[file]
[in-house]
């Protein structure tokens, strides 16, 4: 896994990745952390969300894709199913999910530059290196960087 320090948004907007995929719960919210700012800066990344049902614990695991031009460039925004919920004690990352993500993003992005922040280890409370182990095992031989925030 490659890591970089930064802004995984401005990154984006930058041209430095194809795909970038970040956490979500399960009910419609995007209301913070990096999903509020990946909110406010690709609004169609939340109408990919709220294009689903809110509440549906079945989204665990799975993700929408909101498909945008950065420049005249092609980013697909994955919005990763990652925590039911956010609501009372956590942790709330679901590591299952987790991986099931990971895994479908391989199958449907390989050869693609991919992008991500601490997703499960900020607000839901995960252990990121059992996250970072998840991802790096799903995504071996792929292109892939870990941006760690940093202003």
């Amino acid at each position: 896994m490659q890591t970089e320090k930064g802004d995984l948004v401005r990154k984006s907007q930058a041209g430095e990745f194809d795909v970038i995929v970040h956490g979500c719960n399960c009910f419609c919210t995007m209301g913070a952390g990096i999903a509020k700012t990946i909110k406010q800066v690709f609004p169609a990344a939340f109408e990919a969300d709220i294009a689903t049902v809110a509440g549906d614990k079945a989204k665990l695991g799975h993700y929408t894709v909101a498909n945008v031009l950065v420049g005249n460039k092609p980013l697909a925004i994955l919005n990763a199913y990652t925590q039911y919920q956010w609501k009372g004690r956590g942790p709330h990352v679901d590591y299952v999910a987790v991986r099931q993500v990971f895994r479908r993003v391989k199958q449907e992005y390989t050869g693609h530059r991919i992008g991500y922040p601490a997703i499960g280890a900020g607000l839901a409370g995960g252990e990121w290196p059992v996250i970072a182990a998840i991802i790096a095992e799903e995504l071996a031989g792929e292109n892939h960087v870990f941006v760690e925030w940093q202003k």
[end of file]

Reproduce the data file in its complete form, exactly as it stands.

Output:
[in-house]
């Protein structure tokens, strides 16, 4: 896994990745952390969300894709199913999910530059290196960087 320090948004907007995929719960919210700012800066990344049902614990695991031009460039925004919920004690990352993500993003992005922040280890409370182990095992031989925030 490659890591970089930064802004995984401005990154984006930058041209430095194809795909970038970040956490979500399960009910419609995007209301913070990096999903509020990946909110406010690709609004169609939340109408990919709220294009689903809110509440549906079945989204665990799975993700929408909101498909945008950065420049005249092609980013697909994955919005990763990652925590039911956010609501009372956590942790709330679901590591299952987790991986099931990971895994479908391989199958449907390989050869693609991919992008991500601490997703499960900020607000839901995960252990990121059992996250970072998840991802790096799903995504071996792929292109892939870990941006760690940093202003």
């Amino acid at each position: 896994m490659q890591t970089e320090k930064g802004d995984l948004v401005r990154k984006s907007q930058a041209g430095e990745f194809d795909v970038i995929v970040h956490g979500c719960n399960c009910f419609c919210t995007m209301g913070a952390g990096i999903a509020k700012t990946i909110k406010q800066v690709f609004p169609a990344a939340f109408e990919a969300d709220i294009a689903t049902v809110a509440g549906d614990k079945a989204k665990l695991g799975h993700y929408t894709v909101a498909n945008v031009l950065v420049g005249n460039k092609p980013l697909a925004i994955l919005n990763a199913y990652t925590q039911y919920q956010w609501k009372g004690r956590g942790p709330h990352v679901d590591y299952v999910a987790v991986r099931q993500v990971f895994r479908r993003v391989k199958q449907e992005y390989t050869g693609h530059r991919i992008g991500y922040p601490a997703i499960g280890a900020g607000l839901a409370g995960g252990e990121w290196p059992v996250i970072a182990a998840i991802i790096a095992e799903e995504l071996a031989g792929e292109n892939h960087v870990f941006v760690e925030w940093q202003k």